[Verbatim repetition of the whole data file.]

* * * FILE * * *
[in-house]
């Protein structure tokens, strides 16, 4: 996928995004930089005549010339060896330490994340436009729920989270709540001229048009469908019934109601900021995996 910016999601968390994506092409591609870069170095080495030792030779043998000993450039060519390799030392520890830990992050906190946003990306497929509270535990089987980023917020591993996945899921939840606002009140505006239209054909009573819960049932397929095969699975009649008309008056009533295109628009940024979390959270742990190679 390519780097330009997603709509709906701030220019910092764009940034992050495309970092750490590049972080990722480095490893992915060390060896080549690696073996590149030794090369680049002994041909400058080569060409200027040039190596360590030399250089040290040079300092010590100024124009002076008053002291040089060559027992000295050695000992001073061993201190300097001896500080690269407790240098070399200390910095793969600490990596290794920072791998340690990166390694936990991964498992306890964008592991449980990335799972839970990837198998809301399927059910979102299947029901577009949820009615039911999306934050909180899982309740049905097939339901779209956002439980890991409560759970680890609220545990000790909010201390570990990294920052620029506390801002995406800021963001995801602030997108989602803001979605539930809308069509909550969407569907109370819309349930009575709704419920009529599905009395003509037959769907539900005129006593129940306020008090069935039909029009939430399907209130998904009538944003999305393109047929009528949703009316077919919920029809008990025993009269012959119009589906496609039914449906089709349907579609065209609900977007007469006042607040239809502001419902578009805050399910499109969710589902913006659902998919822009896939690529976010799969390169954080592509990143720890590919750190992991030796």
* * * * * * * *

[in-house]
């Protein structure tokens, strides 16, 4: 996928995004930089005549010339060896330490994340436009729920989270709540001229048009469908019934109601900021995996 910016999601968390994506092409591609870069170095080495030792030779043998000993450039060519390799030392520890830990992050906190946003990306497929509270535990089987980023917020591993996945899921939840606002009140505006239209054909009573819960049932397929095969699975009649008309008056009533295109628009940024979390959270742990190679 390519780097330009997603709509709906701030220019910092764009940034992050495309970092750490590049972080990722480095490893992915060390060896080549690696073996590149030794090369680049002994041909400058080569060409200027040039190596360590030399250089040290040079300092010590100024124009002076008053002291040089060559027992000295050695000992001073061993201190300097001896500080690269407790240098070399200390910095793969600490990596290794920072791998340690990166390694936990991964498992306890964008592991449980990335799972839970990837198998809301399927059910979102299947029901577009949820009615039911999306934050909180899982309740049905097939339901779209956002439980890991409560759970680890609220545990000790909010201390570990990294920052620029506390801002995406800021963001995801602030997108989602803001979605539930809308069509909550969407569907109370819309349930009575709704419920009529599905009395003509037959769907539900005129006593129940306020008090069935039909029009939430399907209130998904009538944003999305393109047929009528949703009316077919919920029809008990025993009269012959119009589906496609039914449906089709349907579609065209609900977007007469006042607040239809502001419902578009805050399910499109969710589902913006659902998919822009896939690529976010799969390169954080592509990143720890590919750190992991030796």